The decision to become a physician may be motivated by numerous influences. However, at the core is the desire to care for people and the sense of purpose that comes with positively affecting the lives of others.
In moving to the provider side of orthopedics after spending decades in industry, Doug Leach has learned a valuable lesson that he wished he had known while still leading OEM engineering teams: Partner with providers. Not just the surgeon.
It’s not only patients who are demanding greater transparency around healthcare costs. It’s physicians and state and federal government officials. In just one year – January 2021 – a new federal rule will go into effect that requires all hospitals to post standard charge information, including discounted cash prices, payer-specific negotiated charges, and charges for at least 300 “shoppable” services, such as imaging, lab tests, and outpatient visits.
The Society for Health Care Strategy & Market Development (SHSMD) and the American College of Healthcare Executives have curated a magnificent array of thought leaders who serve as subject matter experts for Futurescan 2020–2025: Healthcare Trends and Implications. The annual publication is designed to help leaders and professionals in the field negotiate the path ahead for some of the major factors creating transformation in healthcare.
Will the 2020s be the roaring twenties of healthcare? There is much that remains to be seen as many questions loom over the real efficiency level of artificial intelligence (AI) tools, patient control over data and its usage, and interoperability across vendors.
Ambra Health's CEO, Morris Panner, offers insight into what 2020 -- and beyond -- could bring in radiology.
Several new trends have emerged over the past five years in the imaging and informatics field. Using the terminology from the Garter hype cycle  , some of them have not made it beyond the innovation trigger (yet), some ended up at the peak of inflated expectations, others ended up in the trough of disillusionment, and some have emerged to become somewhat mature technologies. I used the hype cycle categorization to show where the top ten trends are right now and where I believe they might end up a year from now.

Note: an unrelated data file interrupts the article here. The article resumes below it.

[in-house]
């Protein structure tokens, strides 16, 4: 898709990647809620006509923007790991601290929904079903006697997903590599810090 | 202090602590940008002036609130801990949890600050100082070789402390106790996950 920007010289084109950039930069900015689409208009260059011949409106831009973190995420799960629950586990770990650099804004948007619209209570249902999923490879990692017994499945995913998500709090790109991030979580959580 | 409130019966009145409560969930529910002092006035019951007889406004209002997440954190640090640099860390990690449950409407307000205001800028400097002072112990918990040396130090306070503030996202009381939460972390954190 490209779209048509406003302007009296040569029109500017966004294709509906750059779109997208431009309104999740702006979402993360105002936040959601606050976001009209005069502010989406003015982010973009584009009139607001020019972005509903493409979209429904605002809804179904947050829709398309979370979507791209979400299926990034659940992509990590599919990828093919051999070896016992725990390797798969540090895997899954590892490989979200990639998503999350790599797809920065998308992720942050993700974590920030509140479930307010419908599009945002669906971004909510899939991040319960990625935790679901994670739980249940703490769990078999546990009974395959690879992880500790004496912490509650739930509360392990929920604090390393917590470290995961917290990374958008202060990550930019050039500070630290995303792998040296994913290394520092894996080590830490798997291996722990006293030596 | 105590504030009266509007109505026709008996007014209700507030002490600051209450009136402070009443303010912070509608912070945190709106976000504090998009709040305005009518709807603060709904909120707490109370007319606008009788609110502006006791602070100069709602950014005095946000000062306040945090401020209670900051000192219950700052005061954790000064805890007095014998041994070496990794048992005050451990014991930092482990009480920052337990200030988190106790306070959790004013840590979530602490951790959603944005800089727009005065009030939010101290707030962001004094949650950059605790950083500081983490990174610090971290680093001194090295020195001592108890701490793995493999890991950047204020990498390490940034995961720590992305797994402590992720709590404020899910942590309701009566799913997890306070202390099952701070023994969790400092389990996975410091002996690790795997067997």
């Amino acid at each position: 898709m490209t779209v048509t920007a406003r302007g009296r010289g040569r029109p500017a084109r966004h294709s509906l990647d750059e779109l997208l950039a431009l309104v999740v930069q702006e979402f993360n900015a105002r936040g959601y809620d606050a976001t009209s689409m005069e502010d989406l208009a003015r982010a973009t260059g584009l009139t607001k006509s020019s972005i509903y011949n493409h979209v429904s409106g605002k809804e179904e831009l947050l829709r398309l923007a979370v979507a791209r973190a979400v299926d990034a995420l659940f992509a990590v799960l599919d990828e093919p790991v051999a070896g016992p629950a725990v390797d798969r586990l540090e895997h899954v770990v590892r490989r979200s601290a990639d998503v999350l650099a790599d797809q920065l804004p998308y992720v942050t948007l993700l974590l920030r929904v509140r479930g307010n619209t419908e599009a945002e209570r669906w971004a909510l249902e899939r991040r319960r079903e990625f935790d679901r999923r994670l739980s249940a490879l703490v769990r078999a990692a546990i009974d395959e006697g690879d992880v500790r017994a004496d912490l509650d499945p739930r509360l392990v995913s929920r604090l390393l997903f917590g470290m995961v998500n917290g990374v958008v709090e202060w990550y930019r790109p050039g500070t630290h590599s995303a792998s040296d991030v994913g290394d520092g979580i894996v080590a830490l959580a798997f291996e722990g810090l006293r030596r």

Oh Medicare, you sure don’t like to make things easy for do you? Thanks to everything from payment cuts to slow-moving legislation, PTs have started venturing beyond the traditional reimbursement models and adding cash-based services to their repertoire.
In the spotlight as the 2020 presidential election cycle approaches, “Medicare for All” (M4A) is one of the most defining and contentious issues in politics. According to an August 2018 Reuters/Ipsos poll, 70% of people surveyed support M4A. Another survey indicates the underlying reason for Americans’ interest in healthcare reform: 77% are concerned that rising healthcare costs will cause significant and lasting damage to the U.S. economy, and 45% believe a major health event could leave them bankrupt, according to a 2019 Westhealth/Gallup survey.
Through its structure and scalability, the cloud makes data usable, even when there are volumes of it. A modern form of artificial intelligence (AI), exemplified by deep learning (DL) algorithms, crunches this data so people can make sense of it.
By processing data in the cloud, DL algorithms provide the information that people need to improve workflow and image quality and to optimize patient radiation dose, which directly impacts patient safety. Improvements can elevate the standard of care.
Sometimes, no matter how calm and collected a radiologist’s demeanor might be, a patient is going to get upset.
Various infractions can set off a healthcare consumer at any time. The authors of a new commentary published in the Journal of the American College of Radiology spelled out some of the common triggers for irate patients and some possible ways to address this behavior.